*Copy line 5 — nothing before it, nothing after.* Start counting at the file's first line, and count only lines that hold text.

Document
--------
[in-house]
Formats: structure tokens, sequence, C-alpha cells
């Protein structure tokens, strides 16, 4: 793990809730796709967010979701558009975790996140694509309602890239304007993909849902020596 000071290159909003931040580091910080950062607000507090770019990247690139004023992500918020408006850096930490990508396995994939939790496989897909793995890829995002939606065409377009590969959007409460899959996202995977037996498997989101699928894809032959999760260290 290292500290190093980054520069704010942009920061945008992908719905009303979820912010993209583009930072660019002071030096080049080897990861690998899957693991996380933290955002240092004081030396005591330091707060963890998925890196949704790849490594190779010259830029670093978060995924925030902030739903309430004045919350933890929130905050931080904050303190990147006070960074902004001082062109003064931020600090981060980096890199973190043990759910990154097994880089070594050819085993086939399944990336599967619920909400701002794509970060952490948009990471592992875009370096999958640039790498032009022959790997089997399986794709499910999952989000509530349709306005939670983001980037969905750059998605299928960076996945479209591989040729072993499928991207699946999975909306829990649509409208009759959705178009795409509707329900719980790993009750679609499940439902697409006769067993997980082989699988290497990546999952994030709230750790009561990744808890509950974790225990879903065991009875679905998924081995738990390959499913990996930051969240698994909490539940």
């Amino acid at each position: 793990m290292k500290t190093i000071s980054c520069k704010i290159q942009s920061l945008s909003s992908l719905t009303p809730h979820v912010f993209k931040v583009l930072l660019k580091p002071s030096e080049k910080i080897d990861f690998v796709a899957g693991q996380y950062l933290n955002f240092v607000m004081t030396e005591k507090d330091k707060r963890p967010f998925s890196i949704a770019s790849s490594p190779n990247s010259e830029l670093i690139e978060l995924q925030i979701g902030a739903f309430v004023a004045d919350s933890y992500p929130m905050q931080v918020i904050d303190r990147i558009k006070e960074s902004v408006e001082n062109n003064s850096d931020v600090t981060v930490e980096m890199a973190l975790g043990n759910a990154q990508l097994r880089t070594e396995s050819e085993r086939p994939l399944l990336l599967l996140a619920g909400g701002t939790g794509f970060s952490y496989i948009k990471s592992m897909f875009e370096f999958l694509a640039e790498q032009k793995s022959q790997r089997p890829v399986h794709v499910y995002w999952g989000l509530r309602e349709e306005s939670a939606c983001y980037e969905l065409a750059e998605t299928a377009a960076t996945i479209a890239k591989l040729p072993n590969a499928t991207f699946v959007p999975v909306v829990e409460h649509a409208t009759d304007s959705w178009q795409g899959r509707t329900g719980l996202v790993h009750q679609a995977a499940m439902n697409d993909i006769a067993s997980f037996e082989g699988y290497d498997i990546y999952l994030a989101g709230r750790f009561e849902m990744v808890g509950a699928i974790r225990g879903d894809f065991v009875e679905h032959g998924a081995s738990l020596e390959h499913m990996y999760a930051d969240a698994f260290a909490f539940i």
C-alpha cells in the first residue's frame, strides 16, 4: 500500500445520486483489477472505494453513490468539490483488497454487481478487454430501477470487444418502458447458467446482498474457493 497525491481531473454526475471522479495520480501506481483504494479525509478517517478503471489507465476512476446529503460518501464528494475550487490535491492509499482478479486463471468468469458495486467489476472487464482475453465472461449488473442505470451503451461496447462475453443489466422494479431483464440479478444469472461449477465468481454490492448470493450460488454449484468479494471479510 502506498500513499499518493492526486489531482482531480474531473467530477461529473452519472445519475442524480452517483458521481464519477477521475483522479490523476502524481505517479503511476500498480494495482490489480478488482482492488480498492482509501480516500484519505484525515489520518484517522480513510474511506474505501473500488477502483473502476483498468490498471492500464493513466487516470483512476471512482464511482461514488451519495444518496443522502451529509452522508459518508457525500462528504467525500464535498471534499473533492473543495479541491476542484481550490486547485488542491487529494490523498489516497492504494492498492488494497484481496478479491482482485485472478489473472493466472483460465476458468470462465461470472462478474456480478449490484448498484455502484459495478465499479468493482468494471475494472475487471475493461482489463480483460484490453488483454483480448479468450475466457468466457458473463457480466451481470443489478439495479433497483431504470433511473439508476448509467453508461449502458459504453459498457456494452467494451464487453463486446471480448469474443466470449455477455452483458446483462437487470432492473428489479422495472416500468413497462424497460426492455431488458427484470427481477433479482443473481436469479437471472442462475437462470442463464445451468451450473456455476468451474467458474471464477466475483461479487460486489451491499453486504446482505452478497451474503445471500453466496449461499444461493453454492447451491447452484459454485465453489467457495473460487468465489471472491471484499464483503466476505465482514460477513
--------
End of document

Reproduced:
C-alpha cells in the first residue's frame, strides 16, 4: 500500500445520486483489477472505494453513490468539490483488497454487481478487454430501477470487444418502458447458467446482498474457493 497525491481531473454526475471522479495520480501506481483504494479525509478517517478503471489507465476512476446529503460518501464528494475550487490535491492509499482478479486463471468468469458495486467489476472487464482475453465472461449488473442505470451503451461496447462475453443489466422494479431483464440479478444469472461449477465468481454490492448470493450460488454449484468479494471479510 502506498500513499499518493492526486489531482482531480474531473467530477461529473452519472445519475442524480452517483458521481464519477477521475483522479490523476502524481505517479503511476500498480494495482490489480478488482482492488480498492482509501480516500484519505484525515489520518484517522480513510474511506474505501473500488477502483473502476483498468490498471492500464493513466487516470483512476471512482464511482461514488451519495444518496443522502451529509452522508459518508457525500462528504467525500464535498471534499473533492473543495479541491476542484481550490486547485488542491487529494490523498489516497492504494492498492488494497484481496478479491482482485485472478489473472493466472483460465476458468470462465461470472462478474456480478449490484448498484455502484459495478465499479468493482468494471475494472475487471475493461482489463480483460484490453488483454483480448479468450475466457468466457458473463457480466451481470443489478439495479433497483431504470433511473439508476448509467453508461449502458459504453459498457456494452467494451464487453463486446471480448469474443466470449455477455452483458446483462437487470432492473428489479422495472416500468413497462424497460426492455431488458427484470427481477433479482443473481436469479437471472442462475437462470442463464445451468451450473456455476468451474467458474471464477466475483461479487460486489451491499453486504446482505452478497451474503445471500453466496449461499444461493453454492447451491447452484459454485465453489467457495473460487468465489471472491471484499464483503466476505465482514460477513